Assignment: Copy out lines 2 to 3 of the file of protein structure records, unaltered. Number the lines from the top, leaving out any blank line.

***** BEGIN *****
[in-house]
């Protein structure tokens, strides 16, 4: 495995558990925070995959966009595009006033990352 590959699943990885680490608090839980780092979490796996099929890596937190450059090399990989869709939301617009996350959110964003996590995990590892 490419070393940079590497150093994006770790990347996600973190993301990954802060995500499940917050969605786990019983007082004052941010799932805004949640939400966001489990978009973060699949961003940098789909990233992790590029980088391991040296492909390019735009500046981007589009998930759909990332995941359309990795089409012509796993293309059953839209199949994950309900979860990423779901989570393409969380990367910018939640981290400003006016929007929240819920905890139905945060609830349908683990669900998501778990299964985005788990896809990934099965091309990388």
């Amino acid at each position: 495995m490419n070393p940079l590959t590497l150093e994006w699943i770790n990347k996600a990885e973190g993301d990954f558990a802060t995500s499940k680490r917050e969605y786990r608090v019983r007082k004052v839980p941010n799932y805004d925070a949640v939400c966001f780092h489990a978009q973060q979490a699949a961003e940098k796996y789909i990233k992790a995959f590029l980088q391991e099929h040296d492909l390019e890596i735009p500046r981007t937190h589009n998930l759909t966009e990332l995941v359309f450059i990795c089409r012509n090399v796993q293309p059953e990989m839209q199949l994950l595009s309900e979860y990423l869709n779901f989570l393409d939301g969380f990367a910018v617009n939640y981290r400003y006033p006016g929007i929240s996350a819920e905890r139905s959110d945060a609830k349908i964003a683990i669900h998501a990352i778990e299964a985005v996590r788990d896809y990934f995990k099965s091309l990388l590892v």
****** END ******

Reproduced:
């Protein structure tokens, strides 16, 4: 495995558990925070995959966009595009006033990352 590959699943990885680490608090839980780092979490796996099929890596937190450059090399990989869709939301617009996350959110964003996590995990590892 490419070393940079590497150093994006770790990347996600973190993301990954802060995500499940917050969605786990019983007082004052941010799932805004949640939400966001489990978009973060699949961003940098789909990233992790590029980088391991040296492909390019735009500046981007589009998930759909990332995941359309990795089409012509796993293309059953839209199949994950309900979860990423779901989570393409969380990367910018939640981290400003006016929007929240819920905890139905945060609830349908683990669900998501778990299964985005788990896809990934099965091309990388």
């Amino acid at each position: 495995m490419n070393p940079l590959t590497l150093e994006w699943i770790n990347k996600a990885e973190g993301d990954f558990a802060t995500s499940k680490r917050e969605y786990r608090v019983r007082k004052v839980p941010n799932y805004d925070a949640v939400c966001f780092h489990a978009q973060q979490a699949a961003e940098k796996y789909i990233k992790a995959f590029l980088q391991e099929h040296d492909l390019e890596i735009p500046r981007t937190h589009n998930l759909t966009e990332l995941v359309f450059i990795c089409r012509n090399v796993q293309p059953e990989m839209q199949l994950l595009s309900e979860y990423l869709n779901f989570l393409d939301g969380f990367a910018v617009n939640y981290r400003y006033p006016g929007i929240s996350a819920e905890r139905s959110d945060a609830k349908i964003a683990i669900h998501a990352i778990e299964a985005v996590r788990d896809y990934f995990k099965s091309l990388l590892v």